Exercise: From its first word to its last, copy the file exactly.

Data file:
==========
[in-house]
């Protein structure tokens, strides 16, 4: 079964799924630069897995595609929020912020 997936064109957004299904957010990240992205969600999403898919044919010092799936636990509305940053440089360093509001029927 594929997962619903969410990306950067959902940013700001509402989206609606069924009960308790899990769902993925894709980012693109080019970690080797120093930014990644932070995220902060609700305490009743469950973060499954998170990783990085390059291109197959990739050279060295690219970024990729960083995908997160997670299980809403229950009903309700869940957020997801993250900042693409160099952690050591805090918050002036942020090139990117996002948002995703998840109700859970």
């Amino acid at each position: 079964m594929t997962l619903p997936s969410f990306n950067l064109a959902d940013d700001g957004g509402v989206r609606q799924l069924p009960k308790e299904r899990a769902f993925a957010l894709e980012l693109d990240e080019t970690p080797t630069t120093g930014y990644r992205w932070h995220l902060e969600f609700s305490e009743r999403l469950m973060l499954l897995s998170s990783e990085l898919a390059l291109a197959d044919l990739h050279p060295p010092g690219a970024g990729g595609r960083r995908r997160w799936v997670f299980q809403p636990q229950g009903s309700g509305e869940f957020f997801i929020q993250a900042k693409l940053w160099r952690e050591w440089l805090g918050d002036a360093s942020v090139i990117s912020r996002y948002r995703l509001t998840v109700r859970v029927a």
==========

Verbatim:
[in-house]
């Protein structure tokens, strides 16, 4: 079964799924630069897995595609929020912020 997936064109957004299904957010990240992205969600999403898919044919010092799936636990509305940053440089360093509001029927 594929997962619903969410990306950067959902940013700001509402989206609606069924009960308790899990769902993925894709980012693109080019970690080797120093930014990644932070995220902060609700305490009743469950973060499954998170990783990085390059291109197959990739050279060295690219970024990729960083995908997160997670299980809403229950009903309700869940957020997801993250900042693409160099952690050591805090918050002036942020090139990117996002948002995703998840109700859970």
């Amino acid at each position: 079964m594929t997962l619903p997936s969410f990306n950067l064109a959902d940013d700001g957004g509402v989206r609606q799924l069924p009960k308790e299904r899990a769902f993925a957010l894709e980012l693109d990240e080019t970690p080797t630069t120093g930014y990644r992205w932070h995220l902060e969600f609700s305490e009743r999403l469950m973060l499954l897995s998170s990783e990085l898919a390059l291109a197959d044919l990739h050279p060295p010092g690219a970024g990729g595609r960083r995908r997160w799936v997670f299980q809403p636990q229950g009903s309700g509305e869940f957020f997801i929020q993250a900042k693409l940053w160099r952690e050591w440089l805090g918050d002036a360093s942020v090139i990117s912020r996002y948002r995703l509001t998840v109700r859970v029927a």